I grew up in South ST. Louis City, or technically the county. The city marker, that shows people when you have entered St. Louis city proper and not the outside county area, was located about a mile away from my home. I remember hot and humid summers in the city as my father would take my brothers and I on trips with him. He did this to allow my mother, who was watching us during his work week, to get some rest and relaxation.
On really hot days like today, I remember that my dad would take us on small trips to the local Hobby Shop on Hampton or even the old army surplus stores off of Watson. After these trips, we would often stop for something like some ice cream or a good soda pop. But back then, in the 80's, I remember soda coming in ice cold bottles. Also, the ice cream came from Ted Drews, so it was always good. We may have also helped him with a trip to Hannake Hardware or Ace, where we would buy a bag of freshly popped popcorn for a quarter. Sure it was the most salty and underflavored popcorn ever, but the idea of having your own small paper bag of popcorn while riding in the shopping cart and looking at cool hardware and doors and lights, as a kid, is the best. I likely could waste a whole day doing this again with my kids.
Another thing that I remember was a Kool Aid stand. Everyone had stands where they would sell drinks for like 5 cents a cup. I know it isn't much but as a kid in the 80's any extra change you could get was a piece of candy waiting to be bought. I remember making and buying drinks from these stands and it wasn't the best tasting Kool Aid or the best for you, but when it was a hundred out side, it felt great.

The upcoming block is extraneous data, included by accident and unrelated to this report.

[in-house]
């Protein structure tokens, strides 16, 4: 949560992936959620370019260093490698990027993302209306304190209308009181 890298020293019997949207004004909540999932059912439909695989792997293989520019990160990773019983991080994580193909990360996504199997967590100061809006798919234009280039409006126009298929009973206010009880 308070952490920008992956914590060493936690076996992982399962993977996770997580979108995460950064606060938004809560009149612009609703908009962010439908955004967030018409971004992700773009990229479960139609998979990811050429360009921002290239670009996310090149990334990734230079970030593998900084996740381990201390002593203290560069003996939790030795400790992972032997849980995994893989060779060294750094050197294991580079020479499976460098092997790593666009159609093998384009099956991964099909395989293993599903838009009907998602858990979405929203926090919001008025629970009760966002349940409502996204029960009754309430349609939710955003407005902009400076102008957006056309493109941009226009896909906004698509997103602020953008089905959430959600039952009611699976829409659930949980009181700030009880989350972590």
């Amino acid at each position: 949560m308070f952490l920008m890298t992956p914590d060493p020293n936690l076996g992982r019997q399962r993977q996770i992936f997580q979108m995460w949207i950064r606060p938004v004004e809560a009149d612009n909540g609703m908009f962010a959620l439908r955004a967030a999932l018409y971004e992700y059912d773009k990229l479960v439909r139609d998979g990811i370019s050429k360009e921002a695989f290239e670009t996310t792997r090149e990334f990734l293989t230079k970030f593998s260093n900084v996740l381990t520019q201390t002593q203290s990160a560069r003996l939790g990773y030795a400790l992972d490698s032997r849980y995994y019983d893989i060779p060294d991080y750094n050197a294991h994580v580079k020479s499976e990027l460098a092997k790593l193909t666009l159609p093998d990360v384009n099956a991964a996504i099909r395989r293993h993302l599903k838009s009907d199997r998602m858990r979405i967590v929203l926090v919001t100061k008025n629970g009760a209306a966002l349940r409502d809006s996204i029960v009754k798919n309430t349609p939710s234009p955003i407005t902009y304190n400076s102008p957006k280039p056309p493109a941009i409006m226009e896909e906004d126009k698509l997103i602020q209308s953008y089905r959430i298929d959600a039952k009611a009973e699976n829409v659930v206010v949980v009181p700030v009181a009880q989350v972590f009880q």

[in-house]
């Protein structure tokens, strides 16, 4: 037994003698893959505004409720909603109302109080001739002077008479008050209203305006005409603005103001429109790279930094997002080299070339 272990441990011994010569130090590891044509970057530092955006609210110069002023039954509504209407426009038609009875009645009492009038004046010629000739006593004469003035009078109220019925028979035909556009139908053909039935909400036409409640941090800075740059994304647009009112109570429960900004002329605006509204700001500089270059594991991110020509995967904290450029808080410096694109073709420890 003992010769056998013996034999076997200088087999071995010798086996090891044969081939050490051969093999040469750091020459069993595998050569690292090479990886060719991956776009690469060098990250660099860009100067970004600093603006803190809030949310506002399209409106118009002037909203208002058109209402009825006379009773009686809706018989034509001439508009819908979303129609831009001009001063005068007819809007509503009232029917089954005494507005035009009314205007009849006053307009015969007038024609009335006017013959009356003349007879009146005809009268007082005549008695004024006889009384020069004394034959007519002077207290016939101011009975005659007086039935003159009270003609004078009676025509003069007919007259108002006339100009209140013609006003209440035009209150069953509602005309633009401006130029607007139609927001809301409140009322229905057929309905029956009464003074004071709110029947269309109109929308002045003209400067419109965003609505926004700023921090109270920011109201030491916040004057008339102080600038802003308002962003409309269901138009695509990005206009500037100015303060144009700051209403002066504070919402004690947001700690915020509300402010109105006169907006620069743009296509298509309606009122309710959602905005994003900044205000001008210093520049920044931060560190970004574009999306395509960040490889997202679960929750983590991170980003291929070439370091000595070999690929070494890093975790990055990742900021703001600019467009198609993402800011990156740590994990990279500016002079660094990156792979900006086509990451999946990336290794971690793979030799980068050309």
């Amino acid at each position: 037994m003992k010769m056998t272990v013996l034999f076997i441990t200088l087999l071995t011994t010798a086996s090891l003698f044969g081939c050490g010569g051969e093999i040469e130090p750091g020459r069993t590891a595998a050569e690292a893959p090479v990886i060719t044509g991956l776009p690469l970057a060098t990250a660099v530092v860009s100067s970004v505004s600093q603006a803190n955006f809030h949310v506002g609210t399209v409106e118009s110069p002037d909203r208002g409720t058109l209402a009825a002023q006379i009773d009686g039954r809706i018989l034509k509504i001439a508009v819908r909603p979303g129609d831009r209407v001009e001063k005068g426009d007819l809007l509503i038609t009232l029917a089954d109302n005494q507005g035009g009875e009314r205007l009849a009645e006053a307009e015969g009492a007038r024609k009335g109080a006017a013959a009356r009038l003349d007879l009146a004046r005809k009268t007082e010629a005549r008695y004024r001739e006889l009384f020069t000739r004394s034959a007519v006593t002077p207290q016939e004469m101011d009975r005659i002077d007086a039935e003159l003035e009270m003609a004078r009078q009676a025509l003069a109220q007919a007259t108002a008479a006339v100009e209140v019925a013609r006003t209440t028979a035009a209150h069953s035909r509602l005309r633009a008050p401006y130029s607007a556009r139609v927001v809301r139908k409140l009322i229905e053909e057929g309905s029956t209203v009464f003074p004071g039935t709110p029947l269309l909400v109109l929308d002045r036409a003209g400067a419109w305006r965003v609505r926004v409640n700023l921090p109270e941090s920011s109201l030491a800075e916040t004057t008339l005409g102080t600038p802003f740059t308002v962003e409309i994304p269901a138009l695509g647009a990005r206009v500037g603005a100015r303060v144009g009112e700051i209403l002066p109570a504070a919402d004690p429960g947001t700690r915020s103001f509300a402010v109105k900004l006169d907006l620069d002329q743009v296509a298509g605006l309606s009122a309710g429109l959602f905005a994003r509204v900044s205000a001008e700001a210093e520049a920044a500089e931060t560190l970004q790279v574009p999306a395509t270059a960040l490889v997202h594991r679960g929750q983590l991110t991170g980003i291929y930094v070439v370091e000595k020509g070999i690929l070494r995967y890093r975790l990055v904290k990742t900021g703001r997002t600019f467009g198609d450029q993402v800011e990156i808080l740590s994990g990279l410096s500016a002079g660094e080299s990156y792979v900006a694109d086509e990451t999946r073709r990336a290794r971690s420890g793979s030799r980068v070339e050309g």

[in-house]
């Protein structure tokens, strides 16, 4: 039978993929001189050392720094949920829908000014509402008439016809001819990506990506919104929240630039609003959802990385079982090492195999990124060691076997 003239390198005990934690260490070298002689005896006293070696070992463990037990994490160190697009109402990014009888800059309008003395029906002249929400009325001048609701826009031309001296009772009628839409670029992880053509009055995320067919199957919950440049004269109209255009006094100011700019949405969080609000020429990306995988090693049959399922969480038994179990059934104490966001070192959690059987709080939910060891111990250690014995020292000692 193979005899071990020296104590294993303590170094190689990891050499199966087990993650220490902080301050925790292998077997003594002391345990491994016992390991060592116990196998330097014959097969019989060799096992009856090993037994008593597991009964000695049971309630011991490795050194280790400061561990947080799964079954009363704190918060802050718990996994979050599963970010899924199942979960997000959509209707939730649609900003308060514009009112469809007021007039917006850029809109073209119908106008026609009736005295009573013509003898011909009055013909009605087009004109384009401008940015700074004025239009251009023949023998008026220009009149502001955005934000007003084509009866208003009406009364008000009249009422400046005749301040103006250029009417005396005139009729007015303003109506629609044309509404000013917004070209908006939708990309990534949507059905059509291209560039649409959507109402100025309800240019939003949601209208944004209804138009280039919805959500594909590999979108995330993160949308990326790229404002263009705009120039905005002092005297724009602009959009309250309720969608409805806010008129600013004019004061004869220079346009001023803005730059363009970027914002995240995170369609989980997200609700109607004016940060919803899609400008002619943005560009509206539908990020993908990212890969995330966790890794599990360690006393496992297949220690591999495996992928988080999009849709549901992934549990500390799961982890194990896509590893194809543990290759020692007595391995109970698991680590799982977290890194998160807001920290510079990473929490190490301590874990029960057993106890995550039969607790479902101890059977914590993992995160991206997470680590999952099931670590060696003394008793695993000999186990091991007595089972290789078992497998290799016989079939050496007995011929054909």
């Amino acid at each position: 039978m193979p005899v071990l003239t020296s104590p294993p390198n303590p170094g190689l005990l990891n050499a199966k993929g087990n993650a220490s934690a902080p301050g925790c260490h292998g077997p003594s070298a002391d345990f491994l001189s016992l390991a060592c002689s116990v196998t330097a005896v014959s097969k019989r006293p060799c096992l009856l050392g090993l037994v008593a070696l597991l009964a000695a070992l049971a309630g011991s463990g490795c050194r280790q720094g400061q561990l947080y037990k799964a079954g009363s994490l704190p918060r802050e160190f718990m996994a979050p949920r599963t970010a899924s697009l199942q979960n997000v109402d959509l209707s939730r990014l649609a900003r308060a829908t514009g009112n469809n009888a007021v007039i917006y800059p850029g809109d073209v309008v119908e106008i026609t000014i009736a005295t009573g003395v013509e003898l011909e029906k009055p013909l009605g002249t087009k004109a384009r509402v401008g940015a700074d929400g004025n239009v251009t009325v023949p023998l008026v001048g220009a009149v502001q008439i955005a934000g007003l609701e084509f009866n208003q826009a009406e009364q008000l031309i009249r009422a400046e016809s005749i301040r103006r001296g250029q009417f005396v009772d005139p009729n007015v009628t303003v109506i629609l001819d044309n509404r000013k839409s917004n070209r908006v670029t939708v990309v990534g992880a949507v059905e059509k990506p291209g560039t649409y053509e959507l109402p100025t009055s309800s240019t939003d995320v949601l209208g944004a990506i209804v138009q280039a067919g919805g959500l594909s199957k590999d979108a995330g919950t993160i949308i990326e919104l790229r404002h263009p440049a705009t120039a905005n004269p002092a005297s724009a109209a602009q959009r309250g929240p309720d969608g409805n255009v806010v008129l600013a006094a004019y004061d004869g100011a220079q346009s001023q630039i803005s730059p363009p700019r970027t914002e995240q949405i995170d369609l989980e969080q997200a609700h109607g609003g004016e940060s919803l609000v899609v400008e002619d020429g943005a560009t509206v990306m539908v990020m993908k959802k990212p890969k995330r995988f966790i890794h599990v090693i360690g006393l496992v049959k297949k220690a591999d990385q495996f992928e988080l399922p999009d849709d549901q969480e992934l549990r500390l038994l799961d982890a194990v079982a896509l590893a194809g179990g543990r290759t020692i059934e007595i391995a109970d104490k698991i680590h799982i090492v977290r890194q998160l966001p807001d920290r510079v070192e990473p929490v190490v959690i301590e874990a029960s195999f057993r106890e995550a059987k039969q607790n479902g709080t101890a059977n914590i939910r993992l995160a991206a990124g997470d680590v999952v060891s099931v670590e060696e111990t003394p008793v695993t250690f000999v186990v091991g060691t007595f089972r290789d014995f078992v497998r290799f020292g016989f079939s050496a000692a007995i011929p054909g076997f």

Ben Franklin was the name of a nickel candy shop and craft store that was located about a mile from our old house, in the Old Orchard Center. My brothers and I used to get our bikes and ride up to this store where we would spend as little as $1 on candies, enough to fill our pockets, back when candies were as little as 5 cents each and there were even penny candies. I remember buying Tootsie Rolls for a penny each and now they are sold for about 20 cents each; talk about inflation!
I also remember to beat the heat, my dad would sometimes take us to his job, so he could get some work done on the weekend and be ahead of the game on his job. While we would be busy in his office doing "work", with the paper, pens and highlighters he would let us play with. When he was in need of a break, we would go to the break room, which had a small refrigerator and inside was a pile of Vess orange sodas. A sign on the door read "50 cents a soda". My dad would spend $1 and we would have a cool and refreshing Vess soda.
The thing with STL is that there isn't a lot of street food vendors because the city has little to no residential and mostly old buildings for work. So, the county area is where the food places would be. I remember that there was a guy that would always sell pretzels, good soft and tasty pretzels. He would walk along a section of street near Arsenal and would sell these 12 inch long pretzels, Gus's Pretzels, for as little as a quarter. Nothing is better than finishing a soccer game, early in the morning and having a snack on the way home with a nice long pretzel.
Weekend or more specifically Saturday lunches were usually composed of fried balogna sandwiches, which is great with some mayonaise on the bread as well. It is cheap and filling and made all of us happy. I think of it now as a way of shaping my food views as what we eat and enjoy as food memories as kids is what we enjoy later in our lives. Memories like this make up what we want to see in the future as well, as more and more of these things disappear.